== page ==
Friday, November 04, 2005

Bad Bosses mean so much

I believe entrepreneurship is the source of Canada's future jobs, innovation, and economic security.

That's why one of Canada’s greatest natural resources is its near-infinite supply of bad bosses. Bad Bosses inspire talented employees to quit and start their own businesses, to do things smarter/faster/more independently. Their hostility and ineptitude have inspired many great companies and family fortunes.

So it is with pride and relief that I saw a recent poll in which more than 100,000 Canadians rated their bosses on seven factors. They used a scale ranging from -50 to +50, with zero representing fair performance, +50 representing the perfect boss and -50 a clear failure.

Responses to all seven statements produced an overall score of -3, indicating that Canadian bosses rank just below the middle point. In other words, most of them are bad.

Though Monster puts a positive spin on the results, saying “Canadians are sending a clear message: their bosses are halfway to being perfect - with room for improvement."

The poll says bosses have the most room for improvement in the following areas: - Acknowledging their mistakes -7.1; - Being a born leader -6.2; - Helping employees reach their potential -4.3; and - Taking employees' viewpoints into consideration -3.5.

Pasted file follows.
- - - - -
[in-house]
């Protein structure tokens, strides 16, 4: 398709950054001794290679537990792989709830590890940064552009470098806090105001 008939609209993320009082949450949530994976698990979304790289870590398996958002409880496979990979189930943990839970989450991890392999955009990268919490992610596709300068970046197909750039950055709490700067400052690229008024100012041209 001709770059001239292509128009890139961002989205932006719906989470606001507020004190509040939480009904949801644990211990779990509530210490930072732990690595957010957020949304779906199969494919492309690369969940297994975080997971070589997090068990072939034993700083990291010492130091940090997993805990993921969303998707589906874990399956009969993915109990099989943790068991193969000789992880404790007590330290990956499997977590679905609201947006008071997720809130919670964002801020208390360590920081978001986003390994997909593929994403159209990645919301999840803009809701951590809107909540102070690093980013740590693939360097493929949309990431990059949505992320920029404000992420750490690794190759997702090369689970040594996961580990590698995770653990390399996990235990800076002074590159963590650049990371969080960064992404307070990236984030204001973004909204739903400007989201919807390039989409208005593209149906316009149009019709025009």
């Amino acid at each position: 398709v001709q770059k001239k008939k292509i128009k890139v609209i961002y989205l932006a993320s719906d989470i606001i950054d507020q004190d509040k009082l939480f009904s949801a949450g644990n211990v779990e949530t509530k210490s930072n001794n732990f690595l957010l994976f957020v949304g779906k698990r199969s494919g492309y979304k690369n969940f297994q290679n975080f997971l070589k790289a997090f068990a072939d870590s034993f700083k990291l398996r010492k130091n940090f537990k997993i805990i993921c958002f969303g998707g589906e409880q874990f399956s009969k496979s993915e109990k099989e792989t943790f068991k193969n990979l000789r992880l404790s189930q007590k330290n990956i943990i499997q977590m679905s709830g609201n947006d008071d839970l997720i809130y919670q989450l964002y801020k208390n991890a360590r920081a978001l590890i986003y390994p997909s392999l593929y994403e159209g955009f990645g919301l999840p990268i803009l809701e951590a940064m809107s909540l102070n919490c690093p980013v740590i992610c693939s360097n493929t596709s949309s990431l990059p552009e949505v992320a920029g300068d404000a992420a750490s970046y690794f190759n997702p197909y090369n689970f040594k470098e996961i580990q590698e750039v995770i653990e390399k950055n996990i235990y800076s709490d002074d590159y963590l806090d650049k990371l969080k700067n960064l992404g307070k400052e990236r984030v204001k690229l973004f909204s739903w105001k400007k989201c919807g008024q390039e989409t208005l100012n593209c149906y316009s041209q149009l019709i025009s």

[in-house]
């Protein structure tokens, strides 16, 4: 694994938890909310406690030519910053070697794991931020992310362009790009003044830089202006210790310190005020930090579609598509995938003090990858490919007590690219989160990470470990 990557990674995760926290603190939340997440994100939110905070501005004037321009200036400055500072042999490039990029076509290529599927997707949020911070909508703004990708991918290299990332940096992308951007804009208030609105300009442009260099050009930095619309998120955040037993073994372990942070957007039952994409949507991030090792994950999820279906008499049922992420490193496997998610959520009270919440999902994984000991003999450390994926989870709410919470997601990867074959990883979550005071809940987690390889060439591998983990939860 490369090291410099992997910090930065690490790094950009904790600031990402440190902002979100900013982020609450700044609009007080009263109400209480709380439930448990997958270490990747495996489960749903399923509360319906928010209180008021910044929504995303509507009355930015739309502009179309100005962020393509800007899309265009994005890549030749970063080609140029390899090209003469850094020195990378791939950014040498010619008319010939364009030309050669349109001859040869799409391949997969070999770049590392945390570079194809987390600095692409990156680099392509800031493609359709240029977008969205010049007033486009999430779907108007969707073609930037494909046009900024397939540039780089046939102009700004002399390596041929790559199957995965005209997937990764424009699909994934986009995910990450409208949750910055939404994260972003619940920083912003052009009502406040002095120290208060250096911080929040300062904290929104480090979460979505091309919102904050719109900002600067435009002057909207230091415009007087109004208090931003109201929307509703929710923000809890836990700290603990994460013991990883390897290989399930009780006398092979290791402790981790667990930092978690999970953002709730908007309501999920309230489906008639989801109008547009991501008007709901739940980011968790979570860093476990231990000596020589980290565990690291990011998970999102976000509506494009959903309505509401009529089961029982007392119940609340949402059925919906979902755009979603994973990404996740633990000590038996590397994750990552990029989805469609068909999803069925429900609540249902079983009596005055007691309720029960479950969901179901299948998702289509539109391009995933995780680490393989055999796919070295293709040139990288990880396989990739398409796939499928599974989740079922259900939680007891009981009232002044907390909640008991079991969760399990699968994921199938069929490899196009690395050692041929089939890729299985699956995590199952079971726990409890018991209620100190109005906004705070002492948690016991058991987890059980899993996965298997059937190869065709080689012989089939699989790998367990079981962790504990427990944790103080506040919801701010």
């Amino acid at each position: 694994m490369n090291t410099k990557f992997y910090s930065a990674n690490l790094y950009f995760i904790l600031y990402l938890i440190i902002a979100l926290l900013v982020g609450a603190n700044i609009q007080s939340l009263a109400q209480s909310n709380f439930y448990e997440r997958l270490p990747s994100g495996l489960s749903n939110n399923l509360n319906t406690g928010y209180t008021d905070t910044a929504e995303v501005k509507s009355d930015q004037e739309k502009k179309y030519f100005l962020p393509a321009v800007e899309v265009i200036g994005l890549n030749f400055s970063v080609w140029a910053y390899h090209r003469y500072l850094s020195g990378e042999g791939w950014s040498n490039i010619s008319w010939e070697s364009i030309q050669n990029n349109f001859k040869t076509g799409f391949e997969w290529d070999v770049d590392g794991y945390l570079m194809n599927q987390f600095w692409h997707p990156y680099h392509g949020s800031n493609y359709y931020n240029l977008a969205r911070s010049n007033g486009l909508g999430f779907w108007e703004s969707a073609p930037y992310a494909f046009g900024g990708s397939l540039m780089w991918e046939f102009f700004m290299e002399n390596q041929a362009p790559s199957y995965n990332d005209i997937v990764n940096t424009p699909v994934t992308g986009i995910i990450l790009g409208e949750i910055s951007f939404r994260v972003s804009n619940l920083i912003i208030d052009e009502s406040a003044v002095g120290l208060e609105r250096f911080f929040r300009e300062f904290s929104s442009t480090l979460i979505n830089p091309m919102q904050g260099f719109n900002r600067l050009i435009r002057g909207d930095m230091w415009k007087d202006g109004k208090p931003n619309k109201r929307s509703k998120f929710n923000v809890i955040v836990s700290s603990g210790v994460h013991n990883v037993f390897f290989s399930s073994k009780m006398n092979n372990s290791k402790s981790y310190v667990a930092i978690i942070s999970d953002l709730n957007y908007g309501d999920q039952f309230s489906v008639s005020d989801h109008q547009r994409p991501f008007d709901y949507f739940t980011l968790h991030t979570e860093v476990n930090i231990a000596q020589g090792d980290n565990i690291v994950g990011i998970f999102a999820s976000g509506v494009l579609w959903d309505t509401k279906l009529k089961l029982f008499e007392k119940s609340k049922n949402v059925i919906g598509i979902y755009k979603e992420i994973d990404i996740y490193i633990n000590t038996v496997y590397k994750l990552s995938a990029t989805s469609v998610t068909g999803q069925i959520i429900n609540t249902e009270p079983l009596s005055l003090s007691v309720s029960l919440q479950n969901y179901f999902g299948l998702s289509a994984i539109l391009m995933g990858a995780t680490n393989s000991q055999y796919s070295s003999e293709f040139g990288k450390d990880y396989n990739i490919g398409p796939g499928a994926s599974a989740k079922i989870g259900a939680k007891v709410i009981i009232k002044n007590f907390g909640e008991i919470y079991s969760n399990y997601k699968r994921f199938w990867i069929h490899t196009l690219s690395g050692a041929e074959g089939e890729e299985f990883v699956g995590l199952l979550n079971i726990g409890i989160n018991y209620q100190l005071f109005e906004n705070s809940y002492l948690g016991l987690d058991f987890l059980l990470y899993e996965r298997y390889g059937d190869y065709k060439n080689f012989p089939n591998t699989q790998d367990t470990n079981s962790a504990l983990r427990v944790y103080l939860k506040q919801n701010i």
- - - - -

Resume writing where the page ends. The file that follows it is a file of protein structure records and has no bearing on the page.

Our bosses performed best (if you can call it that – look how low these scores are) on: - Letting employees know what is expected +3.6; - Taking employees' well-being into consideration +0.7; and, - Making work challenging and stimulating -0.4.

Monster’s press release concluded that “A good boss can make all the difference, and we hope these results will encourage bosses out there to take a look at how to raise their game every day."

If not, don’t worry about it. Canada needs Bad Bosses, too.

No comments: